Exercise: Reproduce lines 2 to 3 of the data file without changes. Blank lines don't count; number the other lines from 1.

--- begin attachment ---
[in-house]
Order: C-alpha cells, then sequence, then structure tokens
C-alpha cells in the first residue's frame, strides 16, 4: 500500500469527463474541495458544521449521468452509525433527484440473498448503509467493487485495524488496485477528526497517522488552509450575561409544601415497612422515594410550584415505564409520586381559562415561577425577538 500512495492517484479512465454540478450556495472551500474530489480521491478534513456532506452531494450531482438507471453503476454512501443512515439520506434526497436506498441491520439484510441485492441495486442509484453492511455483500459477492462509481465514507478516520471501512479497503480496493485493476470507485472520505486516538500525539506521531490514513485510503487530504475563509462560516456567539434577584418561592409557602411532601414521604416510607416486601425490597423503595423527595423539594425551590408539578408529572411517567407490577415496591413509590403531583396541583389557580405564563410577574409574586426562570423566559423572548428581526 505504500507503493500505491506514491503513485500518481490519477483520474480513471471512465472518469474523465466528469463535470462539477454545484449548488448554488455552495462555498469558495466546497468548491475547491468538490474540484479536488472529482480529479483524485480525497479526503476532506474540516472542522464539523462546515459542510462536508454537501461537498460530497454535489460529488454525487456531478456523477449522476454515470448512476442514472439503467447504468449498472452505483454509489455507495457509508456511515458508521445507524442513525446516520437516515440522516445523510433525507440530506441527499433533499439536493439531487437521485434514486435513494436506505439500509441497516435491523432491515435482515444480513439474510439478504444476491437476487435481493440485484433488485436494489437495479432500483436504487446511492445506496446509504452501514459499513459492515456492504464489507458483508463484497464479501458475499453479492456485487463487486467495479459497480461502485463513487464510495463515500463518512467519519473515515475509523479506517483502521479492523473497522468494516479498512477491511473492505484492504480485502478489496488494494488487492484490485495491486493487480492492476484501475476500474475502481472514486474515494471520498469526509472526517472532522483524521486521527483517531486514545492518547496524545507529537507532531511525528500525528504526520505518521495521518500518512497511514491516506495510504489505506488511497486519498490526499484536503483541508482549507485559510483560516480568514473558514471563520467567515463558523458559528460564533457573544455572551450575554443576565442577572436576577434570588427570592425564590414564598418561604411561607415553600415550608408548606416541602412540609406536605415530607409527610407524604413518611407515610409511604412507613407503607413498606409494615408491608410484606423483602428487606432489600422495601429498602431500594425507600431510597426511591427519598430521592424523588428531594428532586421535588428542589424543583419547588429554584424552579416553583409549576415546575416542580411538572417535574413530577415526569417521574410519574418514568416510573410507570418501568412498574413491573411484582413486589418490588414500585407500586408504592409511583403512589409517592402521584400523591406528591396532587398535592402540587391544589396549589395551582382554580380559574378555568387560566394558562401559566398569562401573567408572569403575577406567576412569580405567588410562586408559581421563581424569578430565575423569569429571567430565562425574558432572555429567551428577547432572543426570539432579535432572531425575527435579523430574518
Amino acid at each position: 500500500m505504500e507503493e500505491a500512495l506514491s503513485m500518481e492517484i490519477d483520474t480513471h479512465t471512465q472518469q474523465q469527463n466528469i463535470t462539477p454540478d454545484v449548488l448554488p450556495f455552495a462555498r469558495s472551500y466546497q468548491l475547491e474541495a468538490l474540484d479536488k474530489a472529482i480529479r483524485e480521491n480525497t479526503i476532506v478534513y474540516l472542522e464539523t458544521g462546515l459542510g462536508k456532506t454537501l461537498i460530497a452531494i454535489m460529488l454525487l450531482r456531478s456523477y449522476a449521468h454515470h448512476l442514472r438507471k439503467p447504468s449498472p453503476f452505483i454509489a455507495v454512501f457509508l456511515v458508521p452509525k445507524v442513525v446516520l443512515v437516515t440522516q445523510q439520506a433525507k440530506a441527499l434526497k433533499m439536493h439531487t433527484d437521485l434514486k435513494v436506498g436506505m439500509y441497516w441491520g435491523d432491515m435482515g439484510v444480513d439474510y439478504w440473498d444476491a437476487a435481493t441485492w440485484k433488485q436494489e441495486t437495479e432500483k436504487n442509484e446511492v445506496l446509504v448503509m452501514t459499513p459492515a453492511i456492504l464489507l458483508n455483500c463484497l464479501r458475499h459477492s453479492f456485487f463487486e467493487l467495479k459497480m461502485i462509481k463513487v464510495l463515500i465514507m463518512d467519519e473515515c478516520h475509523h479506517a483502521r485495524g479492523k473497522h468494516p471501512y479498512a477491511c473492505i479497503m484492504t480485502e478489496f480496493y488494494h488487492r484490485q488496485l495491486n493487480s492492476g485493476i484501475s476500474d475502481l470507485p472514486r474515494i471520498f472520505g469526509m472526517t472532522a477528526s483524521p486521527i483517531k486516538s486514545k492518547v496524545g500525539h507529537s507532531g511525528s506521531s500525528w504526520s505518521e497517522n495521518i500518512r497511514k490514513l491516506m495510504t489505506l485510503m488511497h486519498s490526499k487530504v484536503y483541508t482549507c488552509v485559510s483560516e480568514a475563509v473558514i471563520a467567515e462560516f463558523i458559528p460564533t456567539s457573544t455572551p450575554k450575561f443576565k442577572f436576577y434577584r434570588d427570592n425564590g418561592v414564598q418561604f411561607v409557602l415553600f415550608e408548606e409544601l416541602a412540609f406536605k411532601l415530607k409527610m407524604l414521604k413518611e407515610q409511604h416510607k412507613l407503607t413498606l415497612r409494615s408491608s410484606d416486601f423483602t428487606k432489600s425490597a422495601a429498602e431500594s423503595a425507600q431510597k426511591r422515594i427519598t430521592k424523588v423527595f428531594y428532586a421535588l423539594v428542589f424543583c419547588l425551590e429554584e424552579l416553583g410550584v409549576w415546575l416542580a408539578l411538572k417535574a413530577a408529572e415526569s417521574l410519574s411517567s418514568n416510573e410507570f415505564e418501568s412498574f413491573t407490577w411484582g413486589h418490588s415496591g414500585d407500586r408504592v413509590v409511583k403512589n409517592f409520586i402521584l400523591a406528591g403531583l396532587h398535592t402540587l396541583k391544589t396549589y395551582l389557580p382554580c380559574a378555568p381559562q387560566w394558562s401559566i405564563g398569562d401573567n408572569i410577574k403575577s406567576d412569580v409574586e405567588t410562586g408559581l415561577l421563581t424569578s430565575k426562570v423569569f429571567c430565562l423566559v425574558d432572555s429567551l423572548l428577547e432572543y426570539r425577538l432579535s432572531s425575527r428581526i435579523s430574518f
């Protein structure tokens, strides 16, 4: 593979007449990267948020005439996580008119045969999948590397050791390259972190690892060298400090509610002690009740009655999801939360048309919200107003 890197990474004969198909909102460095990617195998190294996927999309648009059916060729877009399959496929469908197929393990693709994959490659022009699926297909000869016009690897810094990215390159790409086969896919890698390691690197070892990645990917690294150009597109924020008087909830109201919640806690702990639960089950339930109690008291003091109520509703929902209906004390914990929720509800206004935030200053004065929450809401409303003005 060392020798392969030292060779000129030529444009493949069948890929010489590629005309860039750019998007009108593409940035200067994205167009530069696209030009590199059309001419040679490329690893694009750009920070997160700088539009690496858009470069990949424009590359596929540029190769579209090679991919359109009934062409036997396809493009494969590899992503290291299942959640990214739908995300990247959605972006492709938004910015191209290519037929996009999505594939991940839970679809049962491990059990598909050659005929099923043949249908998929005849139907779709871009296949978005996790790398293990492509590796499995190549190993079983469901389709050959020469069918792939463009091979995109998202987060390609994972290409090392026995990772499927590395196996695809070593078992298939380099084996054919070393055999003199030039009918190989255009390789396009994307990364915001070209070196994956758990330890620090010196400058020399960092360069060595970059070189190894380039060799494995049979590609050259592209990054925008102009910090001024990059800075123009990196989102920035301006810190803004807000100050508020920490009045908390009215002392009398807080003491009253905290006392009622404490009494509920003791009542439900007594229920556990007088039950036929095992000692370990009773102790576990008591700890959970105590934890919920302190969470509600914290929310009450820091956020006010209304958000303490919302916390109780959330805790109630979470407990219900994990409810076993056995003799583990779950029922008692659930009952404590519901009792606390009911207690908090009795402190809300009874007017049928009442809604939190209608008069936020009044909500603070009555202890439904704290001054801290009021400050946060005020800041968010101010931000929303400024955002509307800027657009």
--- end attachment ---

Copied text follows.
Order: C-alpha cells, then sequence, then structure tokens
C-alpha cells in the first residue's frame, strides 16, 4: 500500500469527463474541495458544521449521468452509525433527484440473498448503509467493487485495524488496485477528526497517522488552509450575561409544601415497612422515594410550584415505564409520586381559562415561577425577538 500512495492517484479512465454540478450556495472551500474530489480521491478534513456532506452531494450531482438507471453503476454512501443512515439520506434526497436506498441491520439484510441485492441495486442509484453492511455483500459477492462509481465514507478516520471501512479497503480496493485493476470507485472520505486516538500525539506521531490514513485510503487530504475563509462560516456567539434577584418561592409557602411532601414521604416510607416486601425490597423503595423527595423539594425551590408539578408529572411517567407490577415496591413509590403531583396541583389557580405564563410577574409574586426562570423566559423572548428581526 505504500507503493500505491506514491503513485500518481490519477483520474480513471471512465472518469474523465466528469463535470462539477454545484449548488448554488455552495462555498469558495466546497468548491475547491468538490474540484479536488472529482480529479483524485480525497479526503476532506474540516472542522464539523462546515459542510462536508454537501461537498460530497454535489460529488454525487456531478456523477449522476454515470448512476442514472439503467447504468449498472452505483454509489455507495457509508456511515458508521445507524442513525446516520437516515440522516445523510433525507440530506441527499433533499439536493439531487437521485434514486435513494436506505439500509441497516435491523432491515435482515444480513439474510439478504444476491437476487435481493440485484433488485436494489437495479432500483436504487446511492445506496446509504452501514459499513459492515456492504464489507458483508463484497464479501458475499453479492456485487463487486467495479459497480461502485463513487464510495463515500463518512467519519473515515475509523479506517483502521479492523473497522468494516479498512477491511473492505484492504480485502478489496488494494488487492484490485495491486493487480492492476484501475476500474475502481472514486474515494471520498469526509472526517472532522483524521486521527483517531486514545492518547496524545507529537507532531511525528500525528504526520505518521495521518500518512497511514491516506495510504489505506488511497486519498490526499484536503483541508482549507485559510483560516480568514473558514471563520467567515463558523458559528460564533457573544455572551450575554443576565442577572436576577434570588427570592425564590414564598418561604411561607415553600415550608408548606416541602412540609406536605415530607409527610407524604413518611407515610409511604412507613407503607413498606409494615408491608410484606423483602428487606432489600422495601429498602431500594425507600431510597426511591427519598430521592424523588428531594428532586421535588428542589424543583419547588429554584424552579416553583409549576415546575416542580411538572417535574413530577415526569417521574410519574418514568416510573410507570418501568412498574413491573411484582413486589418490588414500585407500586408504592409511583403512589409517592402521584400523591406528591396532587398535592402540587391544589396549589395551582382554580380559574378555568387560566394558562401559566398569562401573567408572569403575577406567576412569580405567588410562586408559581421563581424569578430565575423569569429571567430565562425574558432572555429567551428577547432572543426570539432579535432572531425575527435579523430574518